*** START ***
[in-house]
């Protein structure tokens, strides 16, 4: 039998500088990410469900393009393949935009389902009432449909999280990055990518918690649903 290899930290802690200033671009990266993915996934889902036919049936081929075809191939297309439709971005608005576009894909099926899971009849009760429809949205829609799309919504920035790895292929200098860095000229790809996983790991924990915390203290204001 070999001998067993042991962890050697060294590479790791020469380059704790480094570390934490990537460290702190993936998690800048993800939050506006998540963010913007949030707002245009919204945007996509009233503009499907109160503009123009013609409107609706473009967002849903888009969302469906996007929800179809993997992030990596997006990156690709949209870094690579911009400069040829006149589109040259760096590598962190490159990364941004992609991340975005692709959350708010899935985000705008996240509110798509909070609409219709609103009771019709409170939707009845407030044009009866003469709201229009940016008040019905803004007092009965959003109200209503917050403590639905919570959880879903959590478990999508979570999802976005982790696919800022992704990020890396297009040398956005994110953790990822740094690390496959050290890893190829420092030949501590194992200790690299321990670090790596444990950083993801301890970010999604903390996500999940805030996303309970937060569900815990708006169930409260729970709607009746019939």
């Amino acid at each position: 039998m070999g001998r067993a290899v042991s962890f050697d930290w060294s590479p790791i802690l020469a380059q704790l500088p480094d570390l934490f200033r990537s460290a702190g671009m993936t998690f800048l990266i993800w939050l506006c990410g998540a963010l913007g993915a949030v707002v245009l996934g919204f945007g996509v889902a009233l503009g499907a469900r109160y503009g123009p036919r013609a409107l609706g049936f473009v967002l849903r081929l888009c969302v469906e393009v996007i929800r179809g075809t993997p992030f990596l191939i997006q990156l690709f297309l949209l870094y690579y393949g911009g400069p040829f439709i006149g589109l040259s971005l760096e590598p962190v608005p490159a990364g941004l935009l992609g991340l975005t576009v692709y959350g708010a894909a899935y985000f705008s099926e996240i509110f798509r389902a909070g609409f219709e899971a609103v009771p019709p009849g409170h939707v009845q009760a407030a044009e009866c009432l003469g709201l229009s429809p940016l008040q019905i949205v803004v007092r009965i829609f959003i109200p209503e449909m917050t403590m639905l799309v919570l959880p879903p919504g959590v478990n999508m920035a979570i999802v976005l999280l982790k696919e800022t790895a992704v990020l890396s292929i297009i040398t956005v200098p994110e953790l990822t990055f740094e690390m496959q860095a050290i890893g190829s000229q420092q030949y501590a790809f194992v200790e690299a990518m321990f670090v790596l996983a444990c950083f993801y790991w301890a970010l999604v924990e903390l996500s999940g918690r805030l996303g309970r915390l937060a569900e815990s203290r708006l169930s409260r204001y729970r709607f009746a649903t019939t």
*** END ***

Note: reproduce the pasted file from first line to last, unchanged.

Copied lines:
[in-house]
């Protein structure tokens, strides 16, 4: 039998500088990410469900393009393949935009389902009432449909999280990055990518918690649903 290899930290802690200033671009990266993915996934889902036919049936081929075809191939297309439709971005608005576009894909099926899971009849009760429809949205829609799309919504920035790895292929200098860095000229790809996983790991924990915390203290204001 070999001998067993042991962890050697060294590479790791020469380059704790480094570390934490990537460290702190993936998690800048993800939050506006998540963010913007949030707002245009919204945007996509009233503009499907109160503009123009013609409107609706473009967002849903888009969302469906996007929800179809993997992030990596997006990156690709949209870094690579911009400069040829006149589109040259760096590598962190490159990364941004992609991340975005692709959350708010899935985000705008996240509110798509909070609409219709609103009771019709409170939707009845407030044009009866003469709201229009940016008040019905803004007092009965959003109200209503917050403590639905919570959880879903959590478990999508979570999802976005982790696919800022992704990020890396297009040398956005994110953790990822740094690390496959050290890893190829420092030949501590194992200790690299321990670090790596444990950083993801301890970010999604903390996500999940805030996303309970937060569900815990708006169930409260729970709607009746019939």
């Amino acid at each position: 039998m070999g001998r067993a290899v042991s962890f050697d930290w060294s590479p790791i802690l020469a380059q704790l500088p480094d570390l934490f200033r990537s460290a702190g671009m993936t998690f800048l990266i993800w939050l506006c990410g998540a963010l913007g993915a949030v707002v245009l996934g919204f945007g996509v889902a009233l503009g499907a469900r109160y503009g123009p036919r013609a409107l609706g049936f473009v967002l849903r081929l888009c969302v469906e393009v996007i929800r179809g075809t993997p992030f990596l191939i997006q990156l690709f297309l949209l870094y690579y393949g911009g400069p040829f439709i006149g589109l040259s971005l760096e590598p962190v608005p490159a990364g941004l935009l992609g991340l975005t576009v692709y959350g708010a894909a899935y985000f705008s099926e996240i509110f798509r389902a909070g609409f219709e899971a609103v009771p019709p009849g409170h939707v009845q009760a407030a044009e009866c009432l003469g709201l229009s429809p940016l008040q019905i949205v803004v007092r009965i829609f959003i109200p209503e449909m917050t403590m639905l799309v919570l959880p879903p919504g959590v478990n999508m920035a979570i999802v976005l999280l982790k696919e800022t790895a992704v990020l890396s292929i297009i040398t956005v200098p994110e953790l990822t990055f740094e690390m496959q860095a050290i890893g190829s000229q420092q030949y501590a790809f194992v200790e690299a990518m321990f670090v790596l996983a444990c950083f993801y790991w301890a970010l999604v924990e903390l996500s999940g918690r805030l996303g309970r915390l937060a569900e815990s203290r708006l169930s409260r204001y729970r709607f009746a649903t019939t």